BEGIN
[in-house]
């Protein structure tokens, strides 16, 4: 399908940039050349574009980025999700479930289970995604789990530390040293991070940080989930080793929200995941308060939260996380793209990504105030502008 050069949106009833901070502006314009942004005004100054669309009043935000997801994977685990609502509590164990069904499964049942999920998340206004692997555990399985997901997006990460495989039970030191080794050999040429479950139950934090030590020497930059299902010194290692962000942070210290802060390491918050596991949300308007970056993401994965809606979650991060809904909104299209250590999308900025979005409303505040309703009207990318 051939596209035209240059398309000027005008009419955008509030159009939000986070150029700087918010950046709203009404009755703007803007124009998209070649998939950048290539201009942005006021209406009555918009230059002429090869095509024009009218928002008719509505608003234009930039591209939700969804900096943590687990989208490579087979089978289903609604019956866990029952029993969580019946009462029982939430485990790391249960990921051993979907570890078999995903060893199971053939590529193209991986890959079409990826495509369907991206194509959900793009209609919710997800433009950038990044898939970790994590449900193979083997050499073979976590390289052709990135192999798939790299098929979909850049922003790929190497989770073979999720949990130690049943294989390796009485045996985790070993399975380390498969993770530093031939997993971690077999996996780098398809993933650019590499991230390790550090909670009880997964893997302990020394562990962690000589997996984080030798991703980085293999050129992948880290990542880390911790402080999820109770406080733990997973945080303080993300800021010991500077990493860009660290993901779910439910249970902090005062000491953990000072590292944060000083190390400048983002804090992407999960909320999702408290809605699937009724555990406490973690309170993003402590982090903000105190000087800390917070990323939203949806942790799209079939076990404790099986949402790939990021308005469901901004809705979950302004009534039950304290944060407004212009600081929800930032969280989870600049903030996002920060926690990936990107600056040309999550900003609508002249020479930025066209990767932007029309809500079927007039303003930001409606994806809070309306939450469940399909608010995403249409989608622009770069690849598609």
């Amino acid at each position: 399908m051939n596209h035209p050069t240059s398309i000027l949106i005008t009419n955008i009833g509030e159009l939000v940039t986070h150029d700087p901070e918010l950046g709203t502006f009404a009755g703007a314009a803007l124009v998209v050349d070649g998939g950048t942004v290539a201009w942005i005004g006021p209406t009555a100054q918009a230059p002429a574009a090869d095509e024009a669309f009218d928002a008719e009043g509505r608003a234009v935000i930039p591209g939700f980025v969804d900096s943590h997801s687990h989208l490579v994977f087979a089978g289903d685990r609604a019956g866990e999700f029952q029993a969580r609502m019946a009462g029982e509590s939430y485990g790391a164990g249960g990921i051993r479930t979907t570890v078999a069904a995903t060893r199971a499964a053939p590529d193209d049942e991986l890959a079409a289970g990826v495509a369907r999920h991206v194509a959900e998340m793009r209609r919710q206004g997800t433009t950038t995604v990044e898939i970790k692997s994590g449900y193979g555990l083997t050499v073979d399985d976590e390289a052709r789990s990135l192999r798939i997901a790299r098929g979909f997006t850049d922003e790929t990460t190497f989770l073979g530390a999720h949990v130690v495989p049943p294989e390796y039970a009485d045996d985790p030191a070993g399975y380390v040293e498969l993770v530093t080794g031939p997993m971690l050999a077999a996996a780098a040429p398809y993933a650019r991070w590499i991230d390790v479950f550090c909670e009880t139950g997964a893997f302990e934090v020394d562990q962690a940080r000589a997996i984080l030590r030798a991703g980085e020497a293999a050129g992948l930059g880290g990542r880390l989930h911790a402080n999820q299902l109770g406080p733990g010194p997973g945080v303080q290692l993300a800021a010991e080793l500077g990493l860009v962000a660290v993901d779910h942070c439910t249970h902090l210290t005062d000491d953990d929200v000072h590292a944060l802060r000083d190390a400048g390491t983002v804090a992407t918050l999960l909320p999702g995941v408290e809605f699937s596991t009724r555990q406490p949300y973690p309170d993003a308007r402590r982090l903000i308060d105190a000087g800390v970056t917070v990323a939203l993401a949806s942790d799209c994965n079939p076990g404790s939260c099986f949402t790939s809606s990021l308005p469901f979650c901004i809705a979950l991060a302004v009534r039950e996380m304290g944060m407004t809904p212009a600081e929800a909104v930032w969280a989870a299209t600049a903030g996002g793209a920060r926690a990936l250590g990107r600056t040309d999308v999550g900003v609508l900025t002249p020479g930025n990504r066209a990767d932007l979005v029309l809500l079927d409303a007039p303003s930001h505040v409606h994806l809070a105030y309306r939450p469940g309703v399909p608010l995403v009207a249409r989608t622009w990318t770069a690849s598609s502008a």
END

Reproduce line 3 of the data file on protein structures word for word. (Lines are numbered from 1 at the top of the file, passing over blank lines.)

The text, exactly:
């Amino acid at each position: 399908m051939n596209h035209p050069t240059s398309i000027l949106i005008t009419n955008i009833g509030e159009l939000v940039t986070h150029d700087p901070e918010l950046g709203t502006f009404a009755g703007a314009a803007l124009v998209v050349d070649g998939g950048t942004v290539a201009w942005i005004g006021p209406t009555a100054q918009a230059p002429a574009a090869d095509e024009a669309f009218d928002a008719e009043g509505r608003a234009v935000i930039p591209g939700f980025v969804d900096s943590h997801s687990h989208l490579v994977f087979a089978g289903d685990r609604a019956g866990e999700f029952q029993a969580r609502m019946a009462g029982e509590s939430y485990g790391a164990g249960g990921i051993r479930t979907t570890v078999a069904a995903t060893r199971a499964a053939p590529d193209d049942e991986l890959a079409a289970g990826v495509a369907r999920h991206v194509a959900e998340m793009r209609r919710q206004g997800t433009t950038t995604v990044e898939i970790k692997s994590g449900y193979g555990l083997t050499v073979d399985d976590e390289a052709r789990s990135l192999r798939i997901a790299r098929g979909f997006t850049d922003e790929t990460t190497f989770l073979g530390a999720h949990v130690v495989p049943p294989e390796y039970a009485d045996d985790p030191a070993g399975y380390v040293e498969l993770v530093t080794g031939p997993m971690l050999a077999a996996a780098a040429p398809y993933a650019r991070w590499i991230d390790v479950f550090c909670e009880t139950g997964a893997f302990e934090v020394d562990q962690a940080r000589a997996i984080l030590r030798a991703g980085e020497a293999a050129g992948l930059g880290g990542r880390l989930h911790a402080n999820q299902l109770g406080p733990g010194p997973g945080v303080q290692l993300a800021a010991e080793l500077g990493l860009v962000a660290v993901d779910h942070c439910t249970h902090l210290t005062d000491d953990d929200v000072h590292a944060l802060r000083d190390a400048g390491t983002v804090a992407t918050l999960l909320p999702g995941v408290e809605f699937s596991t009724r555990q406490p949300y973690p309170d993003a308007r402590r982090l903000i308060d105190a000087g800390v970056t917070v990323a939203l993401a949806s942790d799209c994965n079939p076990g404790s939260c099986f949402t790939s809606s990021l308005p469901f979650c901004i809705a979950l991060a302004v009534r039950e996380m304290g944060m407004t809904p212009a600081e929800a909104v930032w969280a989870a299209t600049a903030g996002g793209a920060r926690a990936l250590g990107r600056t040309d999308v999550g900003v609508l900025t002249p020479g930025n990504r066209a990767d932007l979005v029309l809500l079927d409303a007039p303003s930001h505040v409606h994806l809070a105030y309306r939450p469940g309703v399909p608010l995403v009207a249409r989608t622009w990318t770069a690849s598609s502008a």